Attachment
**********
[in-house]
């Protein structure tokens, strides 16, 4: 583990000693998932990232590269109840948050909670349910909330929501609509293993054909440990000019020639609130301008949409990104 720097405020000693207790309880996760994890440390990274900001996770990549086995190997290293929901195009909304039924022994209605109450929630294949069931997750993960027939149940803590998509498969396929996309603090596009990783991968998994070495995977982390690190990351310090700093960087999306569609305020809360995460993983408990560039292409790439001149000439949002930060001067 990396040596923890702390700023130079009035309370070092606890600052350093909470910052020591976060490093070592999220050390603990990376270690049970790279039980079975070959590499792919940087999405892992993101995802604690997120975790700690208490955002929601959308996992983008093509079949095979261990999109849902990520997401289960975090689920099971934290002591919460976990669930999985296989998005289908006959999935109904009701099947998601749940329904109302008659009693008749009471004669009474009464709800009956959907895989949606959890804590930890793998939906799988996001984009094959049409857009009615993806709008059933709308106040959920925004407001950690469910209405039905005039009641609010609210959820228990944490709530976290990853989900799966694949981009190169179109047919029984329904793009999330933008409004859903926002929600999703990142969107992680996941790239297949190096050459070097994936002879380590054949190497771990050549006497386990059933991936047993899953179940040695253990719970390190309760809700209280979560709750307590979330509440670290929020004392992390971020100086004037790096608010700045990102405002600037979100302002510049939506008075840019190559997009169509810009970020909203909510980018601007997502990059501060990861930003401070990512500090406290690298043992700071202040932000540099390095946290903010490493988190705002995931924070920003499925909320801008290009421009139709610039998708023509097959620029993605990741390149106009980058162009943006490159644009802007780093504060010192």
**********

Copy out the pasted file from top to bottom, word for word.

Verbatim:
[in-house]
């Protein structure tokens, strides 16, 4: 583990000693998932990232590269109840948050909670349910909330929501609509293993054909440990000019020639609130301008949409990104 720097405020000693207790309880996760994890440390990274900001996770990549086995190997290293929901195009909304039924022994209605109450929630294949069931997750993960027939149940803590998509498969396929996309603090596009990783991968998994070495995977982390690190990351310090700093960087999306569609305020809360995460993983408990560039292409790439001149000439949002930060001067 990396040596923890702390700023130079009035309370070092606890600052350093909470910052020591976060490093070592999220050390603990990376270690049970790279039980079975070959590499792919940087999405892992993101995802604690997120975790700690208490955002929601959308996992983008093509079949095979261990999109849902990520997401289960975090689920099971934290002591919460976990669930999985296989998005289908006959999935109904009701099947998601749940329904109302008659009693008749009471004669009474009464709800009956959907895989949606959890804590930890793998939906799988996001984009094959049409857009009615993806709008059933709308106040959920925004407001950690469910209405039905005039009641609010609210959820228990944490709530976290990853989900799966694949981009190169179109047919029984329904793009999330933008409004859903926002929600999703990142969107992680996941790239297949190096050459070097994936002879380590054949190497771990050549006497386990059933991936047993899953179940040695253990719970390190309760809700209280979560709750307590979330509440670290929020004392992390971020100086004037790096608010700045990102405002600037979100302002510049939506008075840019190559997009169509810009970020909203909510980018601007997502990059501060990861930003401070990512500090406290690298043992700071202040932000540099390095946290903010490493988190705002995931924070920003499925909320801008290009421009139709610039998708023509097959620029993605990741390149106009980058162009943006490159644009802007780093504060010192």